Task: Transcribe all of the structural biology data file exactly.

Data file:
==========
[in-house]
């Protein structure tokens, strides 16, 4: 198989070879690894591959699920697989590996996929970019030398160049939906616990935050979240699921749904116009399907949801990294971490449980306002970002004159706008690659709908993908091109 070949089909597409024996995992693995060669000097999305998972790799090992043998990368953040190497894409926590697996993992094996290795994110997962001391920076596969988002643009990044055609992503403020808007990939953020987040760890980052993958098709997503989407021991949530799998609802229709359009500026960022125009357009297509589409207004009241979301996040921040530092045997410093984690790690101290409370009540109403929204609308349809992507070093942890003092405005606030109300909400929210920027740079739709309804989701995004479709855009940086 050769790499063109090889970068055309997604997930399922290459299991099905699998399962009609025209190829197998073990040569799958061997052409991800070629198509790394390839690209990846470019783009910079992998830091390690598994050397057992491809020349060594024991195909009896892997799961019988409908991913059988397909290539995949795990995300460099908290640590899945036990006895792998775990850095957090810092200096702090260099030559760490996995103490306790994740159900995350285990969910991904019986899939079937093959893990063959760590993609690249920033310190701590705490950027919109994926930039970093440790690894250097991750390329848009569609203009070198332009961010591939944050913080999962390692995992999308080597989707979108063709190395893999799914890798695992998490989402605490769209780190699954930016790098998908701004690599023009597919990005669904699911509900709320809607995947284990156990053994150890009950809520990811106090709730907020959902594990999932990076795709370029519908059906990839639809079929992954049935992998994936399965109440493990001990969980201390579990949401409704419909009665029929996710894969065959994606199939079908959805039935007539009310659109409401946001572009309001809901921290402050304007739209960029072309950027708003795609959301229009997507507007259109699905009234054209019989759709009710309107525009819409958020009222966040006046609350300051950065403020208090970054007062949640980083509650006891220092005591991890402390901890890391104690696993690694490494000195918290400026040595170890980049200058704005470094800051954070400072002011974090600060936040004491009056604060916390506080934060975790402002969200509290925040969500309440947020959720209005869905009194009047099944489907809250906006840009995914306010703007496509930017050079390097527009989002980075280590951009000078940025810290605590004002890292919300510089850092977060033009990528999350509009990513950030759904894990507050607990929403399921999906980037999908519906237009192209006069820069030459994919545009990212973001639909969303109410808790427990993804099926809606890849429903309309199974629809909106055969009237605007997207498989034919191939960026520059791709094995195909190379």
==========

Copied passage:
[in-house]
């Protein structure tokens, strides 16, 4: 198989070879690894591959699920697989590996996929970019030398160049939906616990935050979240699921749904116009399907949801990294971490449980306002970002004159706008690659709908993908091109 070949089909597409024996995992693995060669000097999305998972790799090992043998990368953040190497894409926590697996993992094996290795994110997962001391920076596969988002643009990044055609992503403020808007990939953020987040760890980052993958098709997503989407021991949530799998609802229709359009500026960022125009357009297509589409207004009241979301996040921040530092045997410093984690790690101290409370009540109403929204609308349809992507070093942890003092405005606030109300909400929210920027740079739709309804989701995004479709855009940086 050769790499063109090889970068055309997604997930399922290459299991099905699998399962009609025209190829197998073990040569799958061997052409991800070629198509790394390839690209990846470019783009910079992998830091390690598994050397057992491809020349060594024991195909009896892997799961019988409908991913059988397909290539995949795990995300460099908290640590899945036990006895792998775990850095957090810092200096702090260099030559760490996995103490306790994740159900995350285990969910991904019986899939079937093959893990063959760590993609690249920033310190701590705490950027919109994926930039970093440790690894250097991750390329848009569609203009070198332009961010591939944050913080999962390692995992999308080597989707979108063709190395893999799914890798695992998490989402605490769209780190699954930016790098998908701004690599023009597919990005669904699911509900709320809607995947284990156990053994150890009950809520990811106090709730907020959902594990999932990076795709370029519908059906990839639809079929992954049935992998994936399965109440493990001990969980201390579990949401409704419909009665029929996710894969065959994606199939079908959805039935007539009310659109409401946001572009309001809901921290402050304007739209960029072309950027708003795609959301229009997507507007259109699905009234054209019989759709009710309107525009819409958020009222966040006046609350300051950065403020208090970054007062949640980083509650006891220092005591991890402390901890890391104690696993690694490494000195918290400026040595170890980049200058704005470094800051954070400072002011974090600060936040004491009056604060916390506080934060975790402002969200509290925040969500309440947020959720209005869905009194009047099944489907809250906006840009995914306010703007496509930017050079390097527009989002980075280590951009000078940025810290605590004002890292919300510089850092977060033009990528999350509009990513950030759904894990507050607990929403399921999906980037999908519906237009192209006069820069030459994919545009990212973001639909969303109410808790427990993804099926809606890849429903309309199974629809909106055969009237605007997207498989034919191939960026520059791709094995195909190379």